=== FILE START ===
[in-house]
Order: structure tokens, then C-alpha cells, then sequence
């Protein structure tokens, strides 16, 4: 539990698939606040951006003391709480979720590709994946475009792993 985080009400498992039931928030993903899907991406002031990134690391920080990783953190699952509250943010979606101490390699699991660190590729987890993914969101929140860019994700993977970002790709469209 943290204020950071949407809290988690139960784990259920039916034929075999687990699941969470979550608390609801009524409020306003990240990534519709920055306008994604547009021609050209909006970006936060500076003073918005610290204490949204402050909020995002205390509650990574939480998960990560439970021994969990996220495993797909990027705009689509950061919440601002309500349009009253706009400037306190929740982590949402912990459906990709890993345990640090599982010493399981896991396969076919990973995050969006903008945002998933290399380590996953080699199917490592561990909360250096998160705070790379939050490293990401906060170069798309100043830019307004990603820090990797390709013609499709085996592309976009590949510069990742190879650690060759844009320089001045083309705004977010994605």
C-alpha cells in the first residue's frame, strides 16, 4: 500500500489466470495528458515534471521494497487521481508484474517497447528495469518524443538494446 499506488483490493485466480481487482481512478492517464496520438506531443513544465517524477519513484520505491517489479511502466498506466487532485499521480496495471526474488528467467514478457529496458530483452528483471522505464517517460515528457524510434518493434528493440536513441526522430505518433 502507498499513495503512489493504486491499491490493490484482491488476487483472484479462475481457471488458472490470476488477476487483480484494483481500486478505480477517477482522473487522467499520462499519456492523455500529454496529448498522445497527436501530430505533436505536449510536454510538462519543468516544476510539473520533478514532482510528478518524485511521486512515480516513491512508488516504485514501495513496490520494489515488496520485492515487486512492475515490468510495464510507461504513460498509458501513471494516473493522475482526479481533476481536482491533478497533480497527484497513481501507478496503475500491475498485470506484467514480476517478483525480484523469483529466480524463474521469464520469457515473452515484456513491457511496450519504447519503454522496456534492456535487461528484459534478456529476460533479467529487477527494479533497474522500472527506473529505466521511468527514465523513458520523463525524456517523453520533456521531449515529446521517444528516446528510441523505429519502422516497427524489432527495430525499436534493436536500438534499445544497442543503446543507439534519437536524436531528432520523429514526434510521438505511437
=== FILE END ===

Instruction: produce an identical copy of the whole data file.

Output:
[in-house]
Order: structure tokens, then C-alpha cells, then sequence
């Protein structure tokens, strides 16, 4: 539990698939606040951006003391709480979720590709994946475009792993 985080009400498992039931928030993903899907991406002031990134690391920080990783953190699952509250943010979606101490390699699991660190590729987890993914969101929140860019994700993977970002790709469209 943290204020950071949407809290988690139960784990259920039916034929075999687990699941969470979550608390609801009524409020306003990240990534519709920055306008994604547009021609050209909006970006936060500076003073918005610290204490949204402050909020995002205390509650990574939480998960990560439970021994969990996220495993797909990027705009689509950061919440601002309500349009009253706009400037306190929740982590949402912990459906990709890993345990640090599982010493399981896991396969076919990973995050969006903008945002998933290399380590996953080699199917490592561990909360250096998160705070790379939050490293990401906060170069798309100043830019307004990603820090990797390709013609499709085996592309976009590949510069990742190879650690060759844009320089001045083309705004977010994605």
C-alpha cells in the first residue's frame, strides 16, 4: 500500500489466470495528458515534471521494497487521481508484474517497447528495469518524443538494446 499506488483490493485466480481487482481512478492517464496520438506531443513544465517524477519513484520505491517489479511502466498506466487532485499521480496495471526474488528467467514478457529496458530483452528483471522505464517517460515528457524510434518493434528493440536513441526522430505518433 502507498499513495503512489493504486491499491490493490484482491488476487483472484479462475481457471488458472490470476488477476487483480484494483481500486478505480477517477482522473487522467499520462499519456492523455500529454496529448498522445497527436501530430505533436505536449510536454510538462519543468516544476510539473520533478514532482510528478518524485511521486512515480516513491512508488516504485514501495513496490520494489515488496520485492515487486512492475515490468510495464510507461504513460498509458501513471494516473493522475482526479481533476481536482491533478497533480497527484497513481501507478496503475500491475498485470506484467514480476517478483525480484523469483529466480524463474521469464520469457515473452515484456513491457511496450519504447519503454522496456534492456535487461528484459534478456529476460533479467529487477527494479533497474522500472527506473529505466521511468527514465523513458520523463525524456517523453520533456521531449515529446521517444528516446528510441523505429519502422516497427524489432527495430525499436534493436536500438534499445544497442543503446543507439534519437536524436531528432520523429514526434510521438505511437